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Navy Sends Warship Through Taiwan Strait after Chinese Exercise Around Taiwan

The U.S. Navy sailed through international waters in the Taiwan Strait on Sunday with a destroyer ship, leading China to denounce the move as a threat to its national security.

The USS Milius transited a part of the Taiwan Strait “beyond the territorial sea of any coastal state,” according to the U.S. 7th Fleet.

“Milius’ transit through the Taiwan Strait demonstrates the United States’ commitment to a free and open Indo-Pacific,” the fleet said in a statement. “The United States military flies, sails, and operates anywhere international law allows.”

Chinese Foreign Ministry spokesperson Wang Wenbin said the U.S. sent the ship through the Taiwan Strait “to flex muscles,” which he said “poses a threat to China’s sovereignty and security and undermines regional peace and stability.”

“China urges the US to immediately end such moves of violation and provocation and stop causing troubles for peace and stability in the Taiwan Strait,” he said at a Monday press briefing.

The naval action comes about a week after the USS Milius, an Arleigh Burke-class guided-missile destroyer vessel, also sailed near Chinese artificial naval bases near the contested Spratly Islands in the South China Sea.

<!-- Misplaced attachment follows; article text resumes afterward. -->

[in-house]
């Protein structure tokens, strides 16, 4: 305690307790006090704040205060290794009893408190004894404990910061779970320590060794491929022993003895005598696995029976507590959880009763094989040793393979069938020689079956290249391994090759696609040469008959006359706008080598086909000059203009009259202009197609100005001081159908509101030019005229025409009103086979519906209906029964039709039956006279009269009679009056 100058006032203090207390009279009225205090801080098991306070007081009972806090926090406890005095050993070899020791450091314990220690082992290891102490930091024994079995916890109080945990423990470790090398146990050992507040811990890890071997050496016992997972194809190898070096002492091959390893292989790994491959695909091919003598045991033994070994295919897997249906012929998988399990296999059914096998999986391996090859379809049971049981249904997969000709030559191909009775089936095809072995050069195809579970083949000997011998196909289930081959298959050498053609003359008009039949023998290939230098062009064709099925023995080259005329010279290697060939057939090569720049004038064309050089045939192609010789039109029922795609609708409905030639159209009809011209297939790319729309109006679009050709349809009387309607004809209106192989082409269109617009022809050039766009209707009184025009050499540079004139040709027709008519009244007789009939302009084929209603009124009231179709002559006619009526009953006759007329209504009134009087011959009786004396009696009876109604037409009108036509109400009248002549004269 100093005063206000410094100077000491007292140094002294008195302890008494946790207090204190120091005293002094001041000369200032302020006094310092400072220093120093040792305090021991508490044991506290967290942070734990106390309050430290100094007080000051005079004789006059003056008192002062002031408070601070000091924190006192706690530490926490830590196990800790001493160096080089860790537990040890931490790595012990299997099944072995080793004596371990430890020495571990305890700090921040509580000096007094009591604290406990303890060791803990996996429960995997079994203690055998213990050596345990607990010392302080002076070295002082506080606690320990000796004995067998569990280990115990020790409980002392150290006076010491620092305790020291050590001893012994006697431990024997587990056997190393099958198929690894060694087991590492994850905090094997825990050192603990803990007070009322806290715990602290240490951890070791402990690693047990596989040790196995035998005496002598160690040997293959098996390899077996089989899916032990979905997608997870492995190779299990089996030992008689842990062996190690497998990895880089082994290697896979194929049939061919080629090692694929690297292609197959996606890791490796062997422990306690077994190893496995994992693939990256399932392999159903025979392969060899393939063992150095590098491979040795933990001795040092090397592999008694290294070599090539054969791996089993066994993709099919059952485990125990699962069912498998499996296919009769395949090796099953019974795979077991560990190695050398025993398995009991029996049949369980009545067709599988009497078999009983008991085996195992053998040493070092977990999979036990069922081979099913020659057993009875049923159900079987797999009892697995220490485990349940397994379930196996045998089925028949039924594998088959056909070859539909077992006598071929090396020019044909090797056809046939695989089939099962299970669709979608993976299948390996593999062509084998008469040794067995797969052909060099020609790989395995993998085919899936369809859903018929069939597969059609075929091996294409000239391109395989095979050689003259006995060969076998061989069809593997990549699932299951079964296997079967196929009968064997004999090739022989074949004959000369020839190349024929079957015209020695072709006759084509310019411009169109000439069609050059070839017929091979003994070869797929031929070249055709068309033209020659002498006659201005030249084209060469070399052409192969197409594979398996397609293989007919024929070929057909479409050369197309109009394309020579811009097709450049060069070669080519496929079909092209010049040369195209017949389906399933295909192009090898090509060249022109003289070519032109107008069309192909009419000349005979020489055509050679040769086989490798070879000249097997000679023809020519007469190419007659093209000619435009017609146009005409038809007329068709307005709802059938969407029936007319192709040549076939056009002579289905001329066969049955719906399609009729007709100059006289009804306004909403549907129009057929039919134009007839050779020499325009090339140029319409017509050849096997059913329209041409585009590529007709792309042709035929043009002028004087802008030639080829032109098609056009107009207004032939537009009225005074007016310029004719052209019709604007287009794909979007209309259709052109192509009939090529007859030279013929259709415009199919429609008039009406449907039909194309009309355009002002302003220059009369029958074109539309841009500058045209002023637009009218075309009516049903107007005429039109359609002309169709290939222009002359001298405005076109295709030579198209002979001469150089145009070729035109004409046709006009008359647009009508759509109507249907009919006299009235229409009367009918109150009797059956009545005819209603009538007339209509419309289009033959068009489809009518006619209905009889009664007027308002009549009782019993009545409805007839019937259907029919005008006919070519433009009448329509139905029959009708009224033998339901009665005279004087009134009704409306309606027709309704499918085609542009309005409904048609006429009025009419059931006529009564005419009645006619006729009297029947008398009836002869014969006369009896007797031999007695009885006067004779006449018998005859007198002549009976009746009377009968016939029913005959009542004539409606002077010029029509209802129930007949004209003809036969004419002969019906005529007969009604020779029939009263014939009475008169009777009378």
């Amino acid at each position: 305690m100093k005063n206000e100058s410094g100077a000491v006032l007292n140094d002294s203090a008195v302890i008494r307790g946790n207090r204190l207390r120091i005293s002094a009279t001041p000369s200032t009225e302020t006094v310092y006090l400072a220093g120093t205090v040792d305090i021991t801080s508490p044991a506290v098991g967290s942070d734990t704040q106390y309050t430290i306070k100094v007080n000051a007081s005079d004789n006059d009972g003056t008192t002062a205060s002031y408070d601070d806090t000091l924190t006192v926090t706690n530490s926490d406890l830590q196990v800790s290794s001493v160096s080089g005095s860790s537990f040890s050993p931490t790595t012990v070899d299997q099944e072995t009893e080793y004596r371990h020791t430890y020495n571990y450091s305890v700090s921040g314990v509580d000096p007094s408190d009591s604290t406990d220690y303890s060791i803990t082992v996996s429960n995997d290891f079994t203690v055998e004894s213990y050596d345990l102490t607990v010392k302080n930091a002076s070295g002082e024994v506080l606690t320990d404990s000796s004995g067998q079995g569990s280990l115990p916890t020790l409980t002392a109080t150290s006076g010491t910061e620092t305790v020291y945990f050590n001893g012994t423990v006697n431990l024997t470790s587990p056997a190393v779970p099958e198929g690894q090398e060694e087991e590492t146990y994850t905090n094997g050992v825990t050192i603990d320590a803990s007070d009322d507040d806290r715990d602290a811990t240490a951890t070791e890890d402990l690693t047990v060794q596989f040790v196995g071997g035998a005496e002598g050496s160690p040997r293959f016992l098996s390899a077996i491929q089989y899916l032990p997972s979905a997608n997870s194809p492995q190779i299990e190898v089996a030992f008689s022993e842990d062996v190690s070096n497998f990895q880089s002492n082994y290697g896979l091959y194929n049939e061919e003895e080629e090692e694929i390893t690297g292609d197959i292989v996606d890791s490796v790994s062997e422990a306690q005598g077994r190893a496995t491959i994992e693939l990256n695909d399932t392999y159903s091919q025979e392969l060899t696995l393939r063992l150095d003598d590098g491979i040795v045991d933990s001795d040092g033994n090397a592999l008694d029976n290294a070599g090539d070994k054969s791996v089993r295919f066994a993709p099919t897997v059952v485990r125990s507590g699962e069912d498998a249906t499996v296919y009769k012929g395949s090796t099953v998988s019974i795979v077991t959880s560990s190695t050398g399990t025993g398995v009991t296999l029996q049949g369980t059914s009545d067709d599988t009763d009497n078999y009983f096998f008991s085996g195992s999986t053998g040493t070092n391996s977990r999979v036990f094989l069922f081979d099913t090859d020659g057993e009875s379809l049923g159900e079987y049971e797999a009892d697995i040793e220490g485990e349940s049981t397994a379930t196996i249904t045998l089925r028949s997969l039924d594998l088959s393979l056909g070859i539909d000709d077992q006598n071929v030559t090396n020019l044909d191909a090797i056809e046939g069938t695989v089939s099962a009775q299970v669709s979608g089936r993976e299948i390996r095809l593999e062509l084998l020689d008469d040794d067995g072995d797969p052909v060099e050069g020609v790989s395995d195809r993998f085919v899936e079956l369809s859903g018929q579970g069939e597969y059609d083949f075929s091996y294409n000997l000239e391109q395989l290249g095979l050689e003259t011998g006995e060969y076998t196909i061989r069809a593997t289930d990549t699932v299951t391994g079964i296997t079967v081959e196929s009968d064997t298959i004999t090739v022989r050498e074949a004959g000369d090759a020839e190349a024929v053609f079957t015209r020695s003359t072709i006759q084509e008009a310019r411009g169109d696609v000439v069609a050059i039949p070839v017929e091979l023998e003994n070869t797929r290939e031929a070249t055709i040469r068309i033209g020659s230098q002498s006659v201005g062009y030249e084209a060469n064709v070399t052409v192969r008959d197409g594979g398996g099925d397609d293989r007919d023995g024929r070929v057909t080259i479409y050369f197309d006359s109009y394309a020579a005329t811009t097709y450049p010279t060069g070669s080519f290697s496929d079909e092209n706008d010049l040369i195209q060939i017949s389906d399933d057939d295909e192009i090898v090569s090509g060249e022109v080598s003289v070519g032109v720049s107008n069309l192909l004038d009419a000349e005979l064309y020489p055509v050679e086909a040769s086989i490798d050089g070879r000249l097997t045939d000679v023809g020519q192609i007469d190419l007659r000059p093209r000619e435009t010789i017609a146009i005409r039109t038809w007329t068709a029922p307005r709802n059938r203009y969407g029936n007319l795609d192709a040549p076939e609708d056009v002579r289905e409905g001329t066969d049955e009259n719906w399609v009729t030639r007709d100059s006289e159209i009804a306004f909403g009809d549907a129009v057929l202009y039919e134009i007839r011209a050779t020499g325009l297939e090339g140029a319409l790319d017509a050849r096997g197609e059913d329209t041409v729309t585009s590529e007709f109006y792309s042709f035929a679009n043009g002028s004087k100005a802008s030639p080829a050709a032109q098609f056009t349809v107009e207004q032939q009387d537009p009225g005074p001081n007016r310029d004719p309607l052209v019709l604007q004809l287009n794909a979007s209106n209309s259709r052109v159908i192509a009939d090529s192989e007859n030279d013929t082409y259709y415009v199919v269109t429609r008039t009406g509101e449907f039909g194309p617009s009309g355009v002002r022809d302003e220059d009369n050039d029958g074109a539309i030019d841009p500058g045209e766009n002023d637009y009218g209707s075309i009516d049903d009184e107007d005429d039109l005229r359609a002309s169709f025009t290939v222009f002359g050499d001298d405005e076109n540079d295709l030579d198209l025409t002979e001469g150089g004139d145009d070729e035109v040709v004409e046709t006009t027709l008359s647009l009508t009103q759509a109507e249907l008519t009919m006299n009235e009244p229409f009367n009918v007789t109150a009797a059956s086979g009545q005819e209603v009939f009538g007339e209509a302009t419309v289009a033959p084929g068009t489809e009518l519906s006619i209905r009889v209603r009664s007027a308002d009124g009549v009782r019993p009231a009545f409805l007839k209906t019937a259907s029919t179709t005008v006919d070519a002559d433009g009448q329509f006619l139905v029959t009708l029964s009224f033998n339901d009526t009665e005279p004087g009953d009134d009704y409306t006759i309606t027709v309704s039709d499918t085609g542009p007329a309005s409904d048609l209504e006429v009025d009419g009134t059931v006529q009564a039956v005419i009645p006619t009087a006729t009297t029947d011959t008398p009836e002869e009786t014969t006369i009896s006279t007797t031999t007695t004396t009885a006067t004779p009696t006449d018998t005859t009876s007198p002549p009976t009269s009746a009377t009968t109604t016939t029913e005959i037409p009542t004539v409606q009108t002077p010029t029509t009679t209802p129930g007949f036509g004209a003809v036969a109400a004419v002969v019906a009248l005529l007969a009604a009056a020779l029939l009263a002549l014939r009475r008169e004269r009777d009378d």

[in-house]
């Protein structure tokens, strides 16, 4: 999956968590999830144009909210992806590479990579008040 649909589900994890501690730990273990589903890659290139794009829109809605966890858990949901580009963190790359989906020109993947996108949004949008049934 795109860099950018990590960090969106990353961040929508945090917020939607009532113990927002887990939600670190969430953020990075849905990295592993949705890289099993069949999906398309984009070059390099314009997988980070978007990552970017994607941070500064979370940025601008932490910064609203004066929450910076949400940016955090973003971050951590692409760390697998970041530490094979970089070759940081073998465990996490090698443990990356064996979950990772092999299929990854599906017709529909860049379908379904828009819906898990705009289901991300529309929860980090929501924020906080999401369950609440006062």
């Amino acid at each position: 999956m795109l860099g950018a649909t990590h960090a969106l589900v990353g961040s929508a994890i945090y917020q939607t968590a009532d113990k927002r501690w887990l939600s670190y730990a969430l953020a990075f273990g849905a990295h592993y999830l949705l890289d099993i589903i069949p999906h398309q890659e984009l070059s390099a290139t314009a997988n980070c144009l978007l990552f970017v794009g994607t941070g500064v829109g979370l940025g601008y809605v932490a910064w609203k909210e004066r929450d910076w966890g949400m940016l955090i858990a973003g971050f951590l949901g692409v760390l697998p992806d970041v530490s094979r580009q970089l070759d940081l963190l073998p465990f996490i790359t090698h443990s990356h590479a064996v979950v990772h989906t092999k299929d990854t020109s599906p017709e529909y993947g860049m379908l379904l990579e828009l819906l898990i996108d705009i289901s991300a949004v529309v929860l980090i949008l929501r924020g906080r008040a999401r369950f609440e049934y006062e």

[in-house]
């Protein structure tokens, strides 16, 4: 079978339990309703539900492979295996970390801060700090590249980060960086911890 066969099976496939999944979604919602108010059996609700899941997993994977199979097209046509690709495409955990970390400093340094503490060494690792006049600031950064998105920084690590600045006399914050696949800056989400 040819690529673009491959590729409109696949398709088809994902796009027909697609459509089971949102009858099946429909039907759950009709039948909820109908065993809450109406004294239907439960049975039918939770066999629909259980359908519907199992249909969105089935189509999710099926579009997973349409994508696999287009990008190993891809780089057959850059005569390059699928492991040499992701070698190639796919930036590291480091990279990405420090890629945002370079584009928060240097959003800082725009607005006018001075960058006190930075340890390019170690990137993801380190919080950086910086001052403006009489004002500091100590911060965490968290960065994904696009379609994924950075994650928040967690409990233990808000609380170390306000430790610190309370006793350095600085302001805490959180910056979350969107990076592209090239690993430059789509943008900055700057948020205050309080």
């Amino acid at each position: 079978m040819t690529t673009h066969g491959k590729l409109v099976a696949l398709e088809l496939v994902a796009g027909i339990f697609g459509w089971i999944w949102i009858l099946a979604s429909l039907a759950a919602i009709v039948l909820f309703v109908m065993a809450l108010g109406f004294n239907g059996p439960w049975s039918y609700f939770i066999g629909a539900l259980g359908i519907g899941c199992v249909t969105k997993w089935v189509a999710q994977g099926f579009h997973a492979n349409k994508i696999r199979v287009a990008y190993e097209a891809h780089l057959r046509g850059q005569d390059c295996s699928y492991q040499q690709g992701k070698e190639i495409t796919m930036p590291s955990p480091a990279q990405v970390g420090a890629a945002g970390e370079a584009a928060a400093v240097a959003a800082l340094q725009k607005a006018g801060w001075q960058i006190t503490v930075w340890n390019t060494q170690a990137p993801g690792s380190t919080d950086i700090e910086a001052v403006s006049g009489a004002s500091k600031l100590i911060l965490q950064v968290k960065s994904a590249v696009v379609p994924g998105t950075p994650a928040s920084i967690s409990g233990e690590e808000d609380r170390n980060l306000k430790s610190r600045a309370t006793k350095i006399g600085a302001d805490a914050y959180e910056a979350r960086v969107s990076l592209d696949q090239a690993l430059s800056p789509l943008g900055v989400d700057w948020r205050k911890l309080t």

Tensions in the Indo-Pacific are high following three days of Chinese naval and air drills over Taiwan earlier this month, which Beijing ordered after Taiwanese President Tsai Ing-Wen met with Speaker Kevin McCarthy (R-Calif.) in California.

China sees Taiwan as historically part of the mainland after those fleeing a 1949 communist takeover in Beijing established the Republic of China opposition government on the island.

The U.S. recognizes Taiwan as part of China but maintains informal ties with the nation.

Washington has warned that China is bent on reclaiming Taiwan, by force if necessary, and has increasingly sought to support Taiwanese independence through arms sales, diplomatic ties and financial support.

American forces are also building up a presence in the Indo-Pacific, recently announcing more bases in the Philippines and a deal with Australia that includes increased U.S. and British submarine visits in the country.

Source : The Hill